A Change was Scheduled

5 min read

Unfortunately, my last “big” project on the Cohort Lab team was frustrating and demoralizing (read more). As I mentioned, I talked to my TL about wanting a change. At first, it was just minor grumbles and expressing some desire for a new bigger project. Coincidentally, and luckily, a friend from college had just entered into the job market and was already making significantly more than I was at Epic. Although it wasn’t work that I wanted to do at the time (he was working as a full-time consultant) it was very useful as leverage. My career change tactics became not so subtle hints and I made it clear that moving to the suburbs of Chicago where he was employed wouldn’t be a big deal for me, especially as my one year lease on my apartment was ending (and I’d already decided I wanted to find a new apartment that had an in-unit clothes washer and drier).

She took my request to Carl and promised to help me navigate options.

I didn’t throw down an ultimatum of “must be on a new team by September 1, 1994 or I’ll leave” … I trusted her to work on it with Carl and make a plan.

During this period a number of noteworthy things happened.

Epic bought a building!

The Medical Circle building was bursting at the seams. Offices were cramped, doubled (and tripled!) and parking was at a premium. The parking lot overflowed with cars and only early arrivals were able to park in the lot. To meet the demands of the growing staff numbers (around 50-60), a new place was desperately needed. Epic bought a former school at 5301 Tokay Boulevard in Madison and as soon as occupancy and networking were in place, several teams were moved into the building. It wasn’t ready for general occupancy, and a lot of construction was needed. Cubicles were arranged in open areas and some offices were available. I initially shared an office. More accurately, it hadn’t been an office: it was the size of a small cafeteria. I don’t remember if we knew what the original purpose of this large space was or how it had been used, but it was about 60ft x 30ft (9m x 18m). It was ridiculous with a large sloped ceiling and one set of windows in an alcove area. While it would have been amusing to try to set up in the middle of this room, cabling and electrical weren’t available. Instead, we setup as far away as possible.

Hi hi! Fire Marshall! Look at how many extension cords and power strips we needed to make this desk arrangement work!

I’m know there are software startups with a dozen employees that have been crammed into rooms smaller than this was (I’ve interviewed at a few). The wall arrangement wasn’t permanent as the room was eventually converted into other more practical space.

I wish I remembered the specifics of the technology used for making the phone and networking connections between the two Epic buildings. There weren’t many options back then and it was either an expensive leased line or a carefully pointed wireless system (designed for point to point wireless). I know Epic had wireless systems installed at the Tokay buildings but I don’t remember the timeline. Either way, the connections weren’t always reliable. Think better than Satellite TV service. As most development happened direct to a server over a terminal or locally on a PC, it didn’t need to be blazing fast (blazing 9600 baud?).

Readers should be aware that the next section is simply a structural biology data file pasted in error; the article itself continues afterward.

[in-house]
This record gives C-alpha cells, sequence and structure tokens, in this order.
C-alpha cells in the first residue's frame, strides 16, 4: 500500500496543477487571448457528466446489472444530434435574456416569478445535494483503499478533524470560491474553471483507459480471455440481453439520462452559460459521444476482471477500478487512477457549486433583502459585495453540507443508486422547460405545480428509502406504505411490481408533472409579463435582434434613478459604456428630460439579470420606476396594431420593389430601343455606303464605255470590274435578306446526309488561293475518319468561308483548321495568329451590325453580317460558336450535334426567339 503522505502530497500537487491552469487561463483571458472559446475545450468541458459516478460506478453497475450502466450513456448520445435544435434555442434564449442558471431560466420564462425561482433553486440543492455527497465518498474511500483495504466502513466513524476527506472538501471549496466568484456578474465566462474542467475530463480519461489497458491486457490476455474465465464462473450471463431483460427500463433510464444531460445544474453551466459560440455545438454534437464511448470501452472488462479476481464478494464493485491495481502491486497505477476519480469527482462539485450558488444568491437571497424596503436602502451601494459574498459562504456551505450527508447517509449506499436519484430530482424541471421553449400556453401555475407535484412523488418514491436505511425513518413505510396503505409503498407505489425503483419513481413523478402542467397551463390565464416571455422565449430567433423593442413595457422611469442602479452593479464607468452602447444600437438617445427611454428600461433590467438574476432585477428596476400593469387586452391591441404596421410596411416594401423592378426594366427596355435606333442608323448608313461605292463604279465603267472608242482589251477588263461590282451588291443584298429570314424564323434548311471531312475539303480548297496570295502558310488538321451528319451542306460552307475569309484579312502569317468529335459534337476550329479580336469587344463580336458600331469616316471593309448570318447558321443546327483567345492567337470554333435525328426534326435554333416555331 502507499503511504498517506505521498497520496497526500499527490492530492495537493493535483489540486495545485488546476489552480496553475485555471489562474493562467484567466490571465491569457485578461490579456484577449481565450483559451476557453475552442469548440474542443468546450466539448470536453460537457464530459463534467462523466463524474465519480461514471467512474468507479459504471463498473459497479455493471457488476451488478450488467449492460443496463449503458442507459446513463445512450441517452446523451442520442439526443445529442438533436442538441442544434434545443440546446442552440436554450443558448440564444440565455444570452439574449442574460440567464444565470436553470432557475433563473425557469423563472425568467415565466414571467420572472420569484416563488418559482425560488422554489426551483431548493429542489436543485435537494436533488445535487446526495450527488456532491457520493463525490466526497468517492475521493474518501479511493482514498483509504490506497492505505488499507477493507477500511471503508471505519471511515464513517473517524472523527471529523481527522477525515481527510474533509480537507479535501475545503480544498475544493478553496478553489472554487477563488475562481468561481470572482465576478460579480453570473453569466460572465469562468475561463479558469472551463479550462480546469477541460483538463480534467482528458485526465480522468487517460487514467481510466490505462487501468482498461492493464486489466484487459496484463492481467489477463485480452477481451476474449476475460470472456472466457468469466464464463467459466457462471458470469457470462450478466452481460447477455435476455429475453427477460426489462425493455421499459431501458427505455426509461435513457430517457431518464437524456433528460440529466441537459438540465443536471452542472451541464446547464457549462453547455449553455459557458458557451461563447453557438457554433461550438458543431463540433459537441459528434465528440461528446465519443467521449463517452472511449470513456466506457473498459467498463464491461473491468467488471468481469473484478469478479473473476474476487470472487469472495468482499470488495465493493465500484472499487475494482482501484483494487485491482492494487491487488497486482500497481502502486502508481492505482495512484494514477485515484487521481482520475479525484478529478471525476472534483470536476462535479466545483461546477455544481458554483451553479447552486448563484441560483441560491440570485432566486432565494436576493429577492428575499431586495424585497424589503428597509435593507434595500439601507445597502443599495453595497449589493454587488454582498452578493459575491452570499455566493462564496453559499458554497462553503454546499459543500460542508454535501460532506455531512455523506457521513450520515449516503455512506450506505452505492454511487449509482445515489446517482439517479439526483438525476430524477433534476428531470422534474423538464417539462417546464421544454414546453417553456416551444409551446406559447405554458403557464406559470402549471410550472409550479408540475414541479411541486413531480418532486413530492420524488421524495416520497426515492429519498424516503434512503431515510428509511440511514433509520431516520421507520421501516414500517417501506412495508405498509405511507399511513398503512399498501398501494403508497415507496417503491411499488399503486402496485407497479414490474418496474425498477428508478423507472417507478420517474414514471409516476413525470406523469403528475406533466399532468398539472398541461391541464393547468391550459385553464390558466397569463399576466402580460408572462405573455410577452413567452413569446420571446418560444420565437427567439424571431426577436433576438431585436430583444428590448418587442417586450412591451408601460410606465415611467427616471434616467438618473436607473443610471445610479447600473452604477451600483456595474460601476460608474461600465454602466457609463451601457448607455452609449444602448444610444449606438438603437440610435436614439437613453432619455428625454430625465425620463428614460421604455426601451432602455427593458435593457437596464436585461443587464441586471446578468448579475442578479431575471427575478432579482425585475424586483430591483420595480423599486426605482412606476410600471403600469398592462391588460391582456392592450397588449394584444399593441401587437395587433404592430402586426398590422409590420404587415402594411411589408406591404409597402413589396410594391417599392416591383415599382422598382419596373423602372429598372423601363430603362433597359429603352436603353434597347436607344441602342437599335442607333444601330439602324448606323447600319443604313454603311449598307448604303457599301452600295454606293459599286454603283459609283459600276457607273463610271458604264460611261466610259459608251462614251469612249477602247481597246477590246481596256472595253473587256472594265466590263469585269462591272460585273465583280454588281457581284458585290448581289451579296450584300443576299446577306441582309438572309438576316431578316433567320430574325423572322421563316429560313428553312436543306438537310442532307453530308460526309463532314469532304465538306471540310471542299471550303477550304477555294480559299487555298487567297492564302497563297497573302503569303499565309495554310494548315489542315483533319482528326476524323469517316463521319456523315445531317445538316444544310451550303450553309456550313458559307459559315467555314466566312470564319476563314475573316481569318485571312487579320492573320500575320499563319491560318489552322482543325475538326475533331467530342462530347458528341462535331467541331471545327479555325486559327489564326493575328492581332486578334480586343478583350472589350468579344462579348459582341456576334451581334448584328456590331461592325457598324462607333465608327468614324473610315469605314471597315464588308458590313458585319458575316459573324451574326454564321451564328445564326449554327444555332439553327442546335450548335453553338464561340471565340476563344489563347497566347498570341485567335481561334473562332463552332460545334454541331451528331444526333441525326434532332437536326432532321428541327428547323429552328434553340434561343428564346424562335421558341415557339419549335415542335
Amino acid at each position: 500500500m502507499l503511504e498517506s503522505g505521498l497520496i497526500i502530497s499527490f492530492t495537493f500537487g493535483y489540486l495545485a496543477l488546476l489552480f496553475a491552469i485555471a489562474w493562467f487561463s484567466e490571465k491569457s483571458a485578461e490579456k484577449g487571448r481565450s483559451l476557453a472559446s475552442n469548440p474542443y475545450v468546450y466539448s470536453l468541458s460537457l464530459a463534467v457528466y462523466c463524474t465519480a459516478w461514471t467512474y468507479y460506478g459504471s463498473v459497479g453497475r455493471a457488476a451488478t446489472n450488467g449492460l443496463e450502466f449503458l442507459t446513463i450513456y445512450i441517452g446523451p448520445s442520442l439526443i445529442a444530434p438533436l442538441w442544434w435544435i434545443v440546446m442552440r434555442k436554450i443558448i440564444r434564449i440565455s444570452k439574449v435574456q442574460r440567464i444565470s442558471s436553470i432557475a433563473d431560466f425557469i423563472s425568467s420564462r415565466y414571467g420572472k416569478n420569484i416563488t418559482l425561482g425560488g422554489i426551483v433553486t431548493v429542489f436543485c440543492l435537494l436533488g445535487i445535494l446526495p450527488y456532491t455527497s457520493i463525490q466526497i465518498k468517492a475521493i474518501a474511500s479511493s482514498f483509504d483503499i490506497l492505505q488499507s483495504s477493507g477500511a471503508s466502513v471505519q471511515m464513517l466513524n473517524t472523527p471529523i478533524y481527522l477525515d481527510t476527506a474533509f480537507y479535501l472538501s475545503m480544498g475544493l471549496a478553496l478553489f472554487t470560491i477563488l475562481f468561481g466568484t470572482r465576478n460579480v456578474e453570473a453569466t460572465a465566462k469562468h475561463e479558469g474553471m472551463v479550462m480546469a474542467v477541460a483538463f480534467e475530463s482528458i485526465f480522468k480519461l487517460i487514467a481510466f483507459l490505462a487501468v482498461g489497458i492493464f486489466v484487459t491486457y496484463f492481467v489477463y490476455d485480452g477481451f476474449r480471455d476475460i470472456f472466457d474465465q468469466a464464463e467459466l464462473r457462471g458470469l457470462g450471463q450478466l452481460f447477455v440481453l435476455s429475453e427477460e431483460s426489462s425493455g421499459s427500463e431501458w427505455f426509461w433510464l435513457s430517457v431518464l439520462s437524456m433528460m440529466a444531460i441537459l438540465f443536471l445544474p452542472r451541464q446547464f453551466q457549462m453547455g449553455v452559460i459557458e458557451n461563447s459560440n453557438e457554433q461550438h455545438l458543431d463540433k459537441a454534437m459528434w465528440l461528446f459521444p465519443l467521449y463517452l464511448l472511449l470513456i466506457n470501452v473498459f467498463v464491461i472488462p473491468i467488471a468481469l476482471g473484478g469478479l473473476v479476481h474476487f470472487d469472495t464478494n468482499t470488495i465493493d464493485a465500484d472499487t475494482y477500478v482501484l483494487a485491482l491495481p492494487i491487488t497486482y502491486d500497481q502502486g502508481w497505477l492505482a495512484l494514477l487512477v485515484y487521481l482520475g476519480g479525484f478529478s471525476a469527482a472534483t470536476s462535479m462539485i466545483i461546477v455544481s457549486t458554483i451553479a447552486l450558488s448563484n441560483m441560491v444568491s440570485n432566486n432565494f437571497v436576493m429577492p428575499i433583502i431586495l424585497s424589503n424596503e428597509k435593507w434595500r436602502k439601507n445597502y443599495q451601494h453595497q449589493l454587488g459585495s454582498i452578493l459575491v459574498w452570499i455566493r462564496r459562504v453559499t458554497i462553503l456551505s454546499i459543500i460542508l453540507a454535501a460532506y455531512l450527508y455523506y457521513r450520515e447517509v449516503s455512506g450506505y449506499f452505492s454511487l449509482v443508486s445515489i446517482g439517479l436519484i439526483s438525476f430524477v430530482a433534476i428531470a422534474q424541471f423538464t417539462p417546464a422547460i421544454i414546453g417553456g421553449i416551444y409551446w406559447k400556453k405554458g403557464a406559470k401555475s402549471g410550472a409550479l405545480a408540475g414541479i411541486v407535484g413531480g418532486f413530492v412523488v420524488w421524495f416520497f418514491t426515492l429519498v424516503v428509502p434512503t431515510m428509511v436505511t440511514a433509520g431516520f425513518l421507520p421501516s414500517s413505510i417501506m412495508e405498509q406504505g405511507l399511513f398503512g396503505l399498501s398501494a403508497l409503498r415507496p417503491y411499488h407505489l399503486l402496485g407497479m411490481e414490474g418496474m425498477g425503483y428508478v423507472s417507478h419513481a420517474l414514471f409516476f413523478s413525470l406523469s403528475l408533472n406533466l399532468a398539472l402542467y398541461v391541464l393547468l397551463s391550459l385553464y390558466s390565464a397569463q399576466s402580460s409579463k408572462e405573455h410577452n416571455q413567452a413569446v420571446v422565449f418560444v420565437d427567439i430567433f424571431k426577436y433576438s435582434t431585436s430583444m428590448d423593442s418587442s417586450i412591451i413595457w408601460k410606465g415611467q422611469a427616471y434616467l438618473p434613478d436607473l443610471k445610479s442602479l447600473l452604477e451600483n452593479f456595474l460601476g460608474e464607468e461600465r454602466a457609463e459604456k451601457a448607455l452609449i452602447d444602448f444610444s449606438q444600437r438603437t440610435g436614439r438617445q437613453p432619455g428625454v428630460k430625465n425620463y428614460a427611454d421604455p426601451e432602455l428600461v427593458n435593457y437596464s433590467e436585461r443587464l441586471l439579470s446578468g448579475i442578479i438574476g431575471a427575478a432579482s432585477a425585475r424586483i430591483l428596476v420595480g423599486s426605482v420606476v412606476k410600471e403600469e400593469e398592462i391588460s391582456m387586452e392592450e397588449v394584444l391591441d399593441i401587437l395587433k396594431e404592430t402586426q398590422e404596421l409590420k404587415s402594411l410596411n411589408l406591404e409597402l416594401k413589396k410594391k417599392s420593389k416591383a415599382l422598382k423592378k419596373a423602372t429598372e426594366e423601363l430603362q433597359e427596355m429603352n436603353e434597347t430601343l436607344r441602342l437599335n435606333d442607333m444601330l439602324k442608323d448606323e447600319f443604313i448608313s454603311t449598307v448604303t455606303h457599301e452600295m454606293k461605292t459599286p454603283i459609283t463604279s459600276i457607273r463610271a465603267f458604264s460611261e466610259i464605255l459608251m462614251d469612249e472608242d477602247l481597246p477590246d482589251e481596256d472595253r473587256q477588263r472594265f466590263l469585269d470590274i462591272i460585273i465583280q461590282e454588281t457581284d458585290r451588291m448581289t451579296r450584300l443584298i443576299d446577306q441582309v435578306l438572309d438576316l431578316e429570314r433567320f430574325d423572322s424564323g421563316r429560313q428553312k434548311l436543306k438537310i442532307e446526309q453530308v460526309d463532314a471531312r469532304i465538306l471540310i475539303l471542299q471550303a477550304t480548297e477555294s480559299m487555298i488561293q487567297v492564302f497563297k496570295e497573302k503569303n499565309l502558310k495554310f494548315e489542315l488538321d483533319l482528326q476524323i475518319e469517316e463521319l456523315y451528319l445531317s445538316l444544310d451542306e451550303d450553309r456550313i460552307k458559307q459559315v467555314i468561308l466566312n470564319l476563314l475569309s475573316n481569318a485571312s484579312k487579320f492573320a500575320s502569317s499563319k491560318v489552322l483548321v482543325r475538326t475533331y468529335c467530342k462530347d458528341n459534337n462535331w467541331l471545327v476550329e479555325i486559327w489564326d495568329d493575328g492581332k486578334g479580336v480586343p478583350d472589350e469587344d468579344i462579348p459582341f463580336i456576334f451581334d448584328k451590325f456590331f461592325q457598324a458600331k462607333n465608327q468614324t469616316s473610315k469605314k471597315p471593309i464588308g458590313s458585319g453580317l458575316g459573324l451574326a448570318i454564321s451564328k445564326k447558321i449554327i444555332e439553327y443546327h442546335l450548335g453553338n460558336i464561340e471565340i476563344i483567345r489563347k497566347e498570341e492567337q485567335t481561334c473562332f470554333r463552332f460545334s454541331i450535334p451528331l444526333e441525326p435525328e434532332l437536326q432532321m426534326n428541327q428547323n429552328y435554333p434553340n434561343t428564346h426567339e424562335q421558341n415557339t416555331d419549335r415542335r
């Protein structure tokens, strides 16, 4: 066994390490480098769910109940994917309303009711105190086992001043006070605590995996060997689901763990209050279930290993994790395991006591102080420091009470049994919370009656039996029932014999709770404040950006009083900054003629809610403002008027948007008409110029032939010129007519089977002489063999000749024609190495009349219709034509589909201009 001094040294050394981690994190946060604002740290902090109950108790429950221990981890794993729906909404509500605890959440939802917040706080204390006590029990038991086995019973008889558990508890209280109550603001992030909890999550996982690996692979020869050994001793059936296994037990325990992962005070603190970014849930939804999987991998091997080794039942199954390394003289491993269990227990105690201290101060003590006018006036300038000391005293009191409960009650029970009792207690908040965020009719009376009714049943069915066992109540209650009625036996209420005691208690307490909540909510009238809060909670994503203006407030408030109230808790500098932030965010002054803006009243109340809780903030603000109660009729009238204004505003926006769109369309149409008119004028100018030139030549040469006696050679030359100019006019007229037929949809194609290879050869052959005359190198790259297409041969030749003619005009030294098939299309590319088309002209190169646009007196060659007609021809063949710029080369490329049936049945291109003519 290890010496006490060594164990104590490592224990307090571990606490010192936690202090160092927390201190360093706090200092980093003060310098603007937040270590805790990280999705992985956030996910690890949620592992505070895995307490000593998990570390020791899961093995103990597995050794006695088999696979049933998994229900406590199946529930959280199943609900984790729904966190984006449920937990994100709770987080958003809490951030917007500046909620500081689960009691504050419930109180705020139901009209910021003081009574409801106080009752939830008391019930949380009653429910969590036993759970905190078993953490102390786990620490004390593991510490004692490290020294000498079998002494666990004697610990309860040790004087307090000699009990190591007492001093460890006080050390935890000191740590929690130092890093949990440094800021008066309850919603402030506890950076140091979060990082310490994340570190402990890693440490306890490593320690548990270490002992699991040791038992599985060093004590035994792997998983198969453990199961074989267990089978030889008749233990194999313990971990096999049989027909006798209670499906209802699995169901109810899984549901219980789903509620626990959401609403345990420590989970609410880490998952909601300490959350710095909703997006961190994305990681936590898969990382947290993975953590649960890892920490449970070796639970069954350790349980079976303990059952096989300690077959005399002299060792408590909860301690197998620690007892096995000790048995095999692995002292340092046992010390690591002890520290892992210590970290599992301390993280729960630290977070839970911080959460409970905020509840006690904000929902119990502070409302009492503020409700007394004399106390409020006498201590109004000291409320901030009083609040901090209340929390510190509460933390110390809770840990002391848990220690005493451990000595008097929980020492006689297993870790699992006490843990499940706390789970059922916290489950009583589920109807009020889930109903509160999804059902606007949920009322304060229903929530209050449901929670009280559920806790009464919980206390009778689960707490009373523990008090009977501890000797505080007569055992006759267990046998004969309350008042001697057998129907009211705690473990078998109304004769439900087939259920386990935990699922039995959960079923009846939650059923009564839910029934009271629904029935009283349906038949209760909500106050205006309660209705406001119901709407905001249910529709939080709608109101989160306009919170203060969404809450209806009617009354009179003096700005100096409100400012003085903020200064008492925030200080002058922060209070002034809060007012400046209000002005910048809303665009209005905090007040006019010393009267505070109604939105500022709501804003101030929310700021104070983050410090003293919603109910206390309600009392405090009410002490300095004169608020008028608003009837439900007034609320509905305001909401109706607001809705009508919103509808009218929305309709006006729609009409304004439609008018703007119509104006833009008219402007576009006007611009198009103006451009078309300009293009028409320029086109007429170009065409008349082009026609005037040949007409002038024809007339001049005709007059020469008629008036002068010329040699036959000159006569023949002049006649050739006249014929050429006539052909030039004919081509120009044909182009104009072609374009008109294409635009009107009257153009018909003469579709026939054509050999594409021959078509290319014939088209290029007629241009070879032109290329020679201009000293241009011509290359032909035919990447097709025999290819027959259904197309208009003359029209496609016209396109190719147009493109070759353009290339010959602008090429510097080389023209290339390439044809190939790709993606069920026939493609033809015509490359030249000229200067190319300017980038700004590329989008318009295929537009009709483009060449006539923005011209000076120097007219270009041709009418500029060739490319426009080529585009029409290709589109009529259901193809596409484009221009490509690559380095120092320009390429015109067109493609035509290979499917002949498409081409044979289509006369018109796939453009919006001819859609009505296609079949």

Working Remotely

Not too surprisingly, having two buildings that were practically speaking too far apart to walk (about 0.9 miles one way) was fine. There was an occasional glitch where all connectivity was lost to the main building (phones and network) but it wasn’t too frequent that it became a big issue. Collectively, we still were able to work together even though we weren’t in the same general location.

I got a PC!

The Cohort Lab team members were last to get PCs because the team generally had the least need for them. But, there was a general push to get Microsoft Office applications available and that meant rolling out Windows 3.11 for Workgroups to the masses. PowerPoint! For UGM that year there was a drive to have all presentations use PowerPoint. Star Wipes 4 Ever! (the glorious star wipe may not have been a feature yet though unfortunately)

As I had the most experience with a PC and had the most interest, I was the recipient. Honestly, in the era before we had Internet access, having a Windows PC for the type of terminal-based development I’d been doing on Cohort lab wasn’t needed, but it was a welcome upgrade. Epic bought a lot of Gateway computers eventually, but I don’t know if the first one I received was a Gateway (Gateway: Holstein cows like branding.) It’s dissapointing that the Wikipedia article doesn’t show any of the shipping boxes.

A new TEAM!

Epic’s Legacy product (the EHR/EMR), AKA EpicCare, AKA EpicCare Ambulatory, wouldn’t be the only graphical application sold by Epic. Rather than starting from scratch as had been done with Legacy, the decision was made to create a graphical interface for Cadence, Epic’s ambulatory (patient) scheduling product. I wasn’t privy to the selection nor did I consider it much at the time. Looking back at that now, I would have argued that concentrating more on the user experience for the terminal-based Cadence would have provided tangible lower-cost wins allowing resources to be devoted to building up a larger portfolio of products earlier.

But, that’s not what happened.

A new Cohort Team Member

Once the team transfer had been decided, Cohort Lab needed to find a replacement. It wasn’t long before I was mentoring the new employee that was joining Cohort. My first mentee!

Transfer Scheduled

My first day on the Cadence GUI team was scheduled near the end of September 1994. We’d be using Visual Basic 3.0, released earlier in 1994. My first month on Cadence is the topic for next time.